Getopt::Compact(3)
getopt processing in a compact statement with both long and short options, and usage functionality
IO::Socket::IP(3), "IO::Socket::IP"(3)
Family-neutral IP socket supporting both IPv4 and IPv6
IO::Socket::Socks(3)
Provides a way to create socks client or server both 4 and 5 version
IPC::Open2(3)
open a process for both reading and writing using open2()
MPI_Win_flush(3), MPI_Win_flush_all(3)
Complete all outstanding RMA operations at both the origin and the target
MPI_Win_flush_local(3), MPI_Win_flush_local_all(3)
Complete all outstanding RMA operations at both the origin
Math::GSL::Heapsort(3)
Functions for sorting data, both directly and indirectly (using an index)
Module::Load(3)
runtime require of both modules and files
Monitoring::Plugin::ExitResult(3)
Helper class for returning both output and return codes when testing
MooseX::AttributeShortcuts::Trait::Attribute::HasAnonBuilder(3)
Attributes, etc, common to both the role-attribute and attribute traits
Nagios::Plugin::ExitResult(3)
Helper class for returning both output and return codes when testing
Net::EPP::Protocol(3)
Low-level functions useful for both EPP clients and servers
Net::FreshBooks::API::Role::Common(3)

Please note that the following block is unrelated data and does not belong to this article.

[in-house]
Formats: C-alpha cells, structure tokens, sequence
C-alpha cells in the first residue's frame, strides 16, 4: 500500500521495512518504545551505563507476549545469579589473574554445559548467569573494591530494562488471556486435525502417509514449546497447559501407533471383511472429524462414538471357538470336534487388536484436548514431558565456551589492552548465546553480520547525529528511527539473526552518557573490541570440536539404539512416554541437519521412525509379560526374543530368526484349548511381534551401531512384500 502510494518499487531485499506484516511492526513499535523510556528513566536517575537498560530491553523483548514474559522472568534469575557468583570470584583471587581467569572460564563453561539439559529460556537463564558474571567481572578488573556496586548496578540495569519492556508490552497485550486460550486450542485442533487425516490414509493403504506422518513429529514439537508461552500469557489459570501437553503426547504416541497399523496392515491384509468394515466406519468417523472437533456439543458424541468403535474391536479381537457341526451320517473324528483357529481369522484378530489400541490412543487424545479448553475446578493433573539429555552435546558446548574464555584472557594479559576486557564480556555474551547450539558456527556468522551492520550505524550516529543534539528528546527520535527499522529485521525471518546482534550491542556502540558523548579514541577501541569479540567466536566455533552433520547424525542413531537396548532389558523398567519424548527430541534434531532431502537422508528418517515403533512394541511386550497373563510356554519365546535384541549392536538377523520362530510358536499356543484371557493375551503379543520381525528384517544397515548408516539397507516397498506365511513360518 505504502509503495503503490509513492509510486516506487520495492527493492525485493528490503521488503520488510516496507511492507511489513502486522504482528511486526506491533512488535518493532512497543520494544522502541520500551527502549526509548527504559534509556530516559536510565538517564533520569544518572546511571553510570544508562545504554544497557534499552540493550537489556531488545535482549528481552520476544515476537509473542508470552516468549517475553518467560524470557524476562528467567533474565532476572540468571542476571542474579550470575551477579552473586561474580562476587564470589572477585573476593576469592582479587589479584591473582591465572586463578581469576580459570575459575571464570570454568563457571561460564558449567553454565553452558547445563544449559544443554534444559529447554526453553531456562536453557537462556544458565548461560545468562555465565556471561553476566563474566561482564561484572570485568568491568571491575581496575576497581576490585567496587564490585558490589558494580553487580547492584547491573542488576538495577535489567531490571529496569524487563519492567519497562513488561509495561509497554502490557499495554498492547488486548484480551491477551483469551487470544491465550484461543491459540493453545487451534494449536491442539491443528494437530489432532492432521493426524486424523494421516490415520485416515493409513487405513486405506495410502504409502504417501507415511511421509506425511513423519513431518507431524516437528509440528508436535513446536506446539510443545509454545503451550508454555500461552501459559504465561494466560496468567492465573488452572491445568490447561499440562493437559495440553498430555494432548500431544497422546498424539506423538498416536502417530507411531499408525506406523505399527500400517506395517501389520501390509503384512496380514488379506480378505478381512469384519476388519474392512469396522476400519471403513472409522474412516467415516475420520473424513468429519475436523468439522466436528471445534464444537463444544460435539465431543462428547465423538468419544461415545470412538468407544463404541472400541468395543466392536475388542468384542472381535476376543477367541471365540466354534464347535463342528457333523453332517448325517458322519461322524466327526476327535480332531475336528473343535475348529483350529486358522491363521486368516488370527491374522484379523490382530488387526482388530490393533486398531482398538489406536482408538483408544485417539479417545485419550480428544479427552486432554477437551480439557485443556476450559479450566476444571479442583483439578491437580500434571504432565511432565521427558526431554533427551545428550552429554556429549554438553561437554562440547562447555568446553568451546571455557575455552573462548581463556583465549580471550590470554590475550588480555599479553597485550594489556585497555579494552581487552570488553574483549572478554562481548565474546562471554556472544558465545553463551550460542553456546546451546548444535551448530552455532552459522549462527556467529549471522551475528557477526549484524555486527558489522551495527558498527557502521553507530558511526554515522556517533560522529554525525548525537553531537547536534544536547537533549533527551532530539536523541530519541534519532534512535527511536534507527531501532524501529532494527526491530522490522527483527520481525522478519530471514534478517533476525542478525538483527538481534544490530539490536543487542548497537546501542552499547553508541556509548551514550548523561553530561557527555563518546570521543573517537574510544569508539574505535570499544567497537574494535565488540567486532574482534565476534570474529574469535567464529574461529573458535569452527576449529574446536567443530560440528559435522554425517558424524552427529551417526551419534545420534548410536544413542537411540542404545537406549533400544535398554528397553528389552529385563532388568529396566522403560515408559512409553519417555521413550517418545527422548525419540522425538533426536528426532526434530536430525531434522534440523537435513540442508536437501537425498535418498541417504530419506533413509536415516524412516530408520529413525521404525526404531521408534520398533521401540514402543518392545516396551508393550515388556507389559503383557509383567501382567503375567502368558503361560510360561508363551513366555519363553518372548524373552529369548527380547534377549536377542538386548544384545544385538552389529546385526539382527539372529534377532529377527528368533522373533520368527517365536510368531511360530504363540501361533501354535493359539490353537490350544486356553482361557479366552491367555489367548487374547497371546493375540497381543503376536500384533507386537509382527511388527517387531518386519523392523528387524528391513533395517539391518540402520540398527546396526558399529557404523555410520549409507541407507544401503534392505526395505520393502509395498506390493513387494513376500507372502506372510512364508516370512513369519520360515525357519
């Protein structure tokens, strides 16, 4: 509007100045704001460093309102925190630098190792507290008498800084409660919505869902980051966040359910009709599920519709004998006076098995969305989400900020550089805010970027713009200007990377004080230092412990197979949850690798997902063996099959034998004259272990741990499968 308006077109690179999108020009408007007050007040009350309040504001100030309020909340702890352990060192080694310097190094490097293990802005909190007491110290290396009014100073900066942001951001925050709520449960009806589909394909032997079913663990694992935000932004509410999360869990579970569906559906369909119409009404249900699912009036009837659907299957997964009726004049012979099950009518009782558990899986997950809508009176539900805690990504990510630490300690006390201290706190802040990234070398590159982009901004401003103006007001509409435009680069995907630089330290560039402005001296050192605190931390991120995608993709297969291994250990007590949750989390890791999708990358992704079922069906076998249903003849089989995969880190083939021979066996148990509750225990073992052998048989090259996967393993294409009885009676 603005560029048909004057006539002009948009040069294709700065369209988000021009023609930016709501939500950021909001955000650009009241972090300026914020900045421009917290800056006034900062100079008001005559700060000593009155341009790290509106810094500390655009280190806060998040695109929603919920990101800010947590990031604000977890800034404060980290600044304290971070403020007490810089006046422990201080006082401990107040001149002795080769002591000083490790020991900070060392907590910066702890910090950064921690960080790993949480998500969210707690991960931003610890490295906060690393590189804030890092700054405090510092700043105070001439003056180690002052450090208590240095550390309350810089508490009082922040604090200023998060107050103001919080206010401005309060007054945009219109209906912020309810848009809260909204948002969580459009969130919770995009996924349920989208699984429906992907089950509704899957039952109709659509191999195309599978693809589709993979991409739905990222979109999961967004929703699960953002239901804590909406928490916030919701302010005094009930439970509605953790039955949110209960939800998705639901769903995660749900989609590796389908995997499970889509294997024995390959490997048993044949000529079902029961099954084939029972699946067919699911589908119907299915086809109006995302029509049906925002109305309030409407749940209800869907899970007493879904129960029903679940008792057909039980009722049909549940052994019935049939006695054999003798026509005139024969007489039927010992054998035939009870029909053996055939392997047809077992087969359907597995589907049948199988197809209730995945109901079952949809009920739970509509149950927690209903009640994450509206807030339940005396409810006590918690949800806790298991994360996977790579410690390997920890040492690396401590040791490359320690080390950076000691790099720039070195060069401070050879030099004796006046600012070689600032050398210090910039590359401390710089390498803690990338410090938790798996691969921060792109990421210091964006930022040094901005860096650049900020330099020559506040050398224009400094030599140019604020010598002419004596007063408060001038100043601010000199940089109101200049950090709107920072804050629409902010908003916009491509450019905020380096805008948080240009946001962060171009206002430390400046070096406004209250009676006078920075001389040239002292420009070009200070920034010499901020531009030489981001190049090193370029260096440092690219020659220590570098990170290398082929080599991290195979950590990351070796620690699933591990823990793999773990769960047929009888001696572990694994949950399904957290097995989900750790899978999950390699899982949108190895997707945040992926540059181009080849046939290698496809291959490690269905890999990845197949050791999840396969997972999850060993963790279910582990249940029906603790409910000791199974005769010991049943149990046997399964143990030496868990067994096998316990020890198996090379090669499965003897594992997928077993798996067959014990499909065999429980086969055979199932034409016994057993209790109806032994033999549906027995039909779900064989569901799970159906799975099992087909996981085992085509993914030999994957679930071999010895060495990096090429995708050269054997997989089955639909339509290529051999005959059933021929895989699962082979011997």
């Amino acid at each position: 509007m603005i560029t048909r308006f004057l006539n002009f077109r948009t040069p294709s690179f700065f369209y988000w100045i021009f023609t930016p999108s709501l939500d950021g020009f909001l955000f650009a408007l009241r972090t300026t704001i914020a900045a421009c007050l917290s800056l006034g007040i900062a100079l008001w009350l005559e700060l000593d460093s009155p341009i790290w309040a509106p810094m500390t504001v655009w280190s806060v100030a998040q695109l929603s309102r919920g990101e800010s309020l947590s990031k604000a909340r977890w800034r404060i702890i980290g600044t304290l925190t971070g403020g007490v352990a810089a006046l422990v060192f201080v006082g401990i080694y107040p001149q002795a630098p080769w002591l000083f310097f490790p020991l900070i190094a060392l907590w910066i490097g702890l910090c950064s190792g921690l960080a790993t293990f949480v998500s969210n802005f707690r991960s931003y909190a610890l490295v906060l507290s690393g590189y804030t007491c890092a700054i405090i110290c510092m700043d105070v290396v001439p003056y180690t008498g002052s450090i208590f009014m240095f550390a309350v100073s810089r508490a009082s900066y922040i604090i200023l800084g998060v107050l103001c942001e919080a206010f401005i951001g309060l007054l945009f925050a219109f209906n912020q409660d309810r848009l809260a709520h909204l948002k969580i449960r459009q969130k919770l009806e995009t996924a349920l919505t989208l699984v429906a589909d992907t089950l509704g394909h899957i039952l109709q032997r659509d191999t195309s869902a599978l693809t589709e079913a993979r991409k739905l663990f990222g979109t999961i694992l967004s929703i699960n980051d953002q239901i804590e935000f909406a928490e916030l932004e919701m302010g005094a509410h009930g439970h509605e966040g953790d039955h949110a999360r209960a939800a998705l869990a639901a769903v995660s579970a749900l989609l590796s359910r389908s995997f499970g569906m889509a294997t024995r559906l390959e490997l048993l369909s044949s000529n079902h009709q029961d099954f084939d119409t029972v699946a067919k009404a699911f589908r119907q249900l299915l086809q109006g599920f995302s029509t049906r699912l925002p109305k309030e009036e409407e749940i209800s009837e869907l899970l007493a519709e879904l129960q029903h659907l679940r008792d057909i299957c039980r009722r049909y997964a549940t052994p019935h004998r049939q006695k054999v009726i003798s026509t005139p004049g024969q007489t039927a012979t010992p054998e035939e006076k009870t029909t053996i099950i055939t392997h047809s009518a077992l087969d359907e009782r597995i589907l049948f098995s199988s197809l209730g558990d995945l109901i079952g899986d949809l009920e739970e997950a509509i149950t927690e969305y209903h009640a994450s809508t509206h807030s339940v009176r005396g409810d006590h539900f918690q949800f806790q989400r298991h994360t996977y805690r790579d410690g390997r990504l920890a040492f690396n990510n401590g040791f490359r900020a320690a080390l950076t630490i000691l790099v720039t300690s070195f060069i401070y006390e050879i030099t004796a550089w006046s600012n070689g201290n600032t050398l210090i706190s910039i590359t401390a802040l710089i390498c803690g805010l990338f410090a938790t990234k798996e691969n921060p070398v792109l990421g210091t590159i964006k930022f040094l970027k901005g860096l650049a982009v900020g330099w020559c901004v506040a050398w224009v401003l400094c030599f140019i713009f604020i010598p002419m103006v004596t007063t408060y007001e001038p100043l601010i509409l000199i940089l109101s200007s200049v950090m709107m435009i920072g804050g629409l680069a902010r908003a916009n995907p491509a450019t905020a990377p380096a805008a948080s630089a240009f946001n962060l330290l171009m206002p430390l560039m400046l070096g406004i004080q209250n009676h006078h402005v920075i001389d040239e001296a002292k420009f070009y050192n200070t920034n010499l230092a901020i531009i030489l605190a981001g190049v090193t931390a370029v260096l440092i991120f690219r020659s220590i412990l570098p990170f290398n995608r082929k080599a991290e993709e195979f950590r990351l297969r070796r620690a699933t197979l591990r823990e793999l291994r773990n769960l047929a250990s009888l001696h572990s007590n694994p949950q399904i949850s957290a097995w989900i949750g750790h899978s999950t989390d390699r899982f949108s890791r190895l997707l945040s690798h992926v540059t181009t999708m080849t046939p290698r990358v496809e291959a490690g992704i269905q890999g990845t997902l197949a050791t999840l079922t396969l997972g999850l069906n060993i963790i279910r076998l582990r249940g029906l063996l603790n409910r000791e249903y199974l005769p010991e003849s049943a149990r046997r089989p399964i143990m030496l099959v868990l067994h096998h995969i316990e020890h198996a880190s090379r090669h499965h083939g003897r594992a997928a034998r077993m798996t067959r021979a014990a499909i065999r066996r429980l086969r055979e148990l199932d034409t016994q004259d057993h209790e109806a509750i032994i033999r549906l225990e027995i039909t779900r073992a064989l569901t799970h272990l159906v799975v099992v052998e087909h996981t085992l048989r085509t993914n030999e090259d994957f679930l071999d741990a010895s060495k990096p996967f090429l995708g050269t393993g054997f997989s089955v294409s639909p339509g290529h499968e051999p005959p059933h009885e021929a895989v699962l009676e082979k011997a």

Roles common to both Base.pm and API.pm
OpenXPKI::Server::Workflow::Condition::KeyGenerationMode(3)
Check if the profile allows key generation as specified by the "generate" parameter. Example: can_use_server_key: class: OpenXPKI::Server::Workflow::Condition::KeyGenerationMode param: generate: server _map_profile: $cert_profile Returns true if the key generation setting is either escrow, server or both. The setting is obtained for the given profile (by profile or from the default setting) from the node key.generate. If this node is missing, client is allowed and server is assumed ok if key.alg is not empty. If the profile parameter is not given in the configuration, the context value of cert_profile is used
PerlX::Maybe(3)
return a pair only if they are both defined
Perlanet(3)
A program for creating programs that aggregate web feeds (both RSS and Atom)
Test::Assertions(3)
a simple set of building blocks for both unit and runtime testing
Time::ParseDate(3)
-- date parsing both relative and absolute
po4a(1p)
update both the PO files and translated documents in one shot
pods::SDL::Cookbook::PDL(3), SDL::CookBook::PDL(3)
-- CookBook for SDL + PDL PDL provides great number crunching capabilities to Perl and SDL provides game-developer quality real-time bitmapping and sound. You can use PDL and SDL ''together'' to create real-time, responsive animations and simulations. In this section we will go through the pleasures and pitfalls of working with both powerhouse libraries
put_comb(nged)
Insert combinations and regions - allows definition of both boolean expressions and standard attribute values
translate(nged)
Used to precisely control the translation of an object in both primitive edit and matrix edit modes
xmerl_xs(3)
Erlang has similarities to XSLT since both languages have a functional programming approach